Marketing guru explains why the MoonSwatch was a genius co-branding move Marketing guru explains why the MoonSwatch was a genius co-branding move

Marketing guru explains why the MoonSwatch was a genius co-branding move

Luke Benedictus

Last week at Watches & Wonders, I suspect that the watch that was discussed most regularly and with most animation wasn’t even released at the show. Countless times over dinners or drinks, I heard the subject of the MoonSwatch pop up and everyone had an opinion on the shock collaboration between Omega and Swatch. Some expressed incredulity at the queues that snaked around the block outside Swatch boutiques all over the world. Some believed the whole thing was a tawdry marketing stunt that cheapens Omega’s iconic Moon Watch.  Others just really wanted the Mission to Mars version due to those “Alaska Project” hands.


But now the initial tidal wave of hype has subsided (a little), this article from Marketing Week from Dr Mark Ritson offers an informed opinion. As a brand consultant and former marketing professor – who also just so happens to have worked for a top Swiss watch brand – Dr Ritson has an intriguing perspective on whether this unique collab was really a good move or a massive blunder.

“Scarcity might be the reason that most of the Moonswatches are now on sale on Ebay for 10 times the price they were purchased for on Saturday,” Dr Ritson writes. “But perhaps the premium is also being driven by an efficient market recognising the true value of a ridiculously under-priced product.”


Ritson goes on to unpack why this is such an unusual co-branding move due to the fact that both Swatch and Omega make watches and would indeed be competitors if they didn’t both belong to the Swatch Group. The fact that the Moonswatch doesn’t appear to be a limited edition makes the proposition more complex, he suggests. Sure it promises to be a tremendous success for Swatch, but some think the fact that it costs a fraction of the price means that it could also diminish the appeal of Omega’s considerably more expensive offering. Yet Dr Ritson believes that talk of any collateral damage for either brand is off-beam.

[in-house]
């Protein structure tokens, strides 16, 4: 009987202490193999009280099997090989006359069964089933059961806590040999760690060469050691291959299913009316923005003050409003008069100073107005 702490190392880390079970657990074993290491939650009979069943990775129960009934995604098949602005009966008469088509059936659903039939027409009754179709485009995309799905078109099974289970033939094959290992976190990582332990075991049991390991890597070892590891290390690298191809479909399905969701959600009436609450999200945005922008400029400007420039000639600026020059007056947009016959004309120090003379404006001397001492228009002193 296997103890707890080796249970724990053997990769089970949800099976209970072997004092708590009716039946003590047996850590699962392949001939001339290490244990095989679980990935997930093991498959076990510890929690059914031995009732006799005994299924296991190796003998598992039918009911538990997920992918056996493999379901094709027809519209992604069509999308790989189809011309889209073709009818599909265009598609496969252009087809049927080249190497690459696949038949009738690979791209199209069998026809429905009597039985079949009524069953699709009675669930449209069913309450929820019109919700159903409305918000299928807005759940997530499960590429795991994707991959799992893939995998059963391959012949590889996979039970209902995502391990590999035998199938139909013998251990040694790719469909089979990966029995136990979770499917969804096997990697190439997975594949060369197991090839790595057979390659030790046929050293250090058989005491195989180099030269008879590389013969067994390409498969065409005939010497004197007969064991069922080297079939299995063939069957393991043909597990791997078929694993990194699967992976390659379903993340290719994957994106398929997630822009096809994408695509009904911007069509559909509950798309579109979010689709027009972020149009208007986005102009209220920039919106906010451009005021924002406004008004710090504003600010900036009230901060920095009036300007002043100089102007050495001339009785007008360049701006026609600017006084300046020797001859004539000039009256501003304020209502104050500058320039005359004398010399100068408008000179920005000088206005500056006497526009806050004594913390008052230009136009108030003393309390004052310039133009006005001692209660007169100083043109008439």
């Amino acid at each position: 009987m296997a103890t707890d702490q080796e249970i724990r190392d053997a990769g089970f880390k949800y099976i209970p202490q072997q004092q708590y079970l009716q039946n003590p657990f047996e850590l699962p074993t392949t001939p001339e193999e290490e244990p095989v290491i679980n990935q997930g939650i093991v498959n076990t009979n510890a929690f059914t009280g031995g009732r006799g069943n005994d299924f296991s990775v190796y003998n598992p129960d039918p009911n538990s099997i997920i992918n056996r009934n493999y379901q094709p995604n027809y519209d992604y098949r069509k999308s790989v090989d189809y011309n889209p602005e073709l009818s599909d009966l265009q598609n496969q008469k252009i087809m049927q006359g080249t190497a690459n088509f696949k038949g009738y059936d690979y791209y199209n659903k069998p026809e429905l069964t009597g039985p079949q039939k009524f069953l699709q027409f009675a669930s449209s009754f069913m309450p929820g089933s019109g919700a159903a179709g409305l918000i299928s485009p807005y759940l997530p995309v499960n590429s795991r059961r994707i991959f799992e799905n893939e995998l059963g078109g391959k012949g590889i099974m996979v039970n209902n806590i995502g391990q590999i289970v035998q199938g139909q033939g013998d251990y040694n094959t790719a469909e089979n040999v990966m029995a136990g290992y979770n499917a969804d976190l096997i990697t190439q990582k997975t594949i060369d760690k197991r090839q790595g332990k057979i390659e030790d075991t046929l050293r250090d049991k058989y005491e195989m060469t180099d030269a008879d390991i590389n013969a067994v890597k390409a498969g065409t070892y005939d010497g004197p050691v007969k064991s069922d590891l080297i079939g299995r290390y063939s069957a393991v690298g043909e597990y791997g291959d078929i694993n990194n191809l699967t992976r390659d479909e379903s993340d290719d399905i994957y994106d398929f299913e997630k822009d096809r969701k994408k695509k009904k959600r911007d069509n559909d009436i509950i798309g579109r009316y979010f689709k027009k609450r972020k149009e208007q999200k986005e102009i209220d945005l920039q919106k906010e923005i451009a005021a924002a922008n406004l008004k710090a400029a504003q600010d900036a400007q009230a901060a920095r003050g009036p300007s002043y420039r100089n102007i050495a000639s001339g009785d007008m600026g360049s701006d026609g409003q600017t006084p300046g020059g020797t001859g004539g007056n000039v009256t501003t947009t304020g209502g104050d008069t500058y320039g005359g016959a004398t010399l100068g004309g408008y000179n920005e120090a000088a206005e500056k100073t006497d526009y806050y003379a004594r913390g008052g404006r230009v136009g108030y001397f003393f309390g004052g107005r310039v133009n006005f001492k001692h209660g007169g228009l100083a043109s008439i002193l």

“I am minded of something Les Binet and Sarah Carter once wrote in their wonderful book How Not to Plan,” he says. “The two experienced advertisers noted that despite all the criticisms of ‘bad advertising’, neither had ever observed a single incidence of an ad being so bad it was bad for business. Not one.

“And as I grow older and less academic in my orientation, I find the same truth plays out across much of the branding space too. For all our pronouncements of mistaken strategies and flawed execution, very few brands are ever damaged by their innovations. In truth, I think most brand managers are far too conservative in their approach to the brands that they manage.”

The point about conservatism is particularly salient in an industry that can often feel morbidly traditional.  Dr Ritman also argues that predictions of the MoonSwatch cannibalising Omega’s hard-won gains fail to recognise the disparity of the products.


Dr Ritman quotes Omega CEO Raynald Aeschlimann on this subject. “I’m aware there will be critics,”  the Omega boss says. “But there is a vast space between a genuine Speedmaster Moonwatch and this Swatch. There is really no crossover in any true sense, apart from the look. Yes, there is a model in black and perhaps it could pass as the real thing in certain light, but it is in bio-ceramic, which makes it unique, different. It’s important to keep it in perspective. It’s a fun project and adds some light to an industry that can take itself too seriously.”

Dr Ritman agrees with this perspective. Aside from the several million euros of revenue generated over the weekend, consider the other benefits bestowed by the new model. Swatch has just generated enormous salience, traffic, editorial and a welcome boost of premiumness thanks to its proximity to Omega. Swatch makes incredibly good-value, long-lasting, fun watches and not enough people know that. A few more people out on the street or reading the paper or this article are now aware of it.

“Meanwhile, Omega has successfully reminded everyone about the Speedmaster and its link to the stars and those amazing events of many years ago,” he continues. “Too many black-and-white photos of dead astronauts and ancient spaceships can make your brand incredibly dusty. The coverage this weekend was in colour and of the moment.”

Read the whole article right here.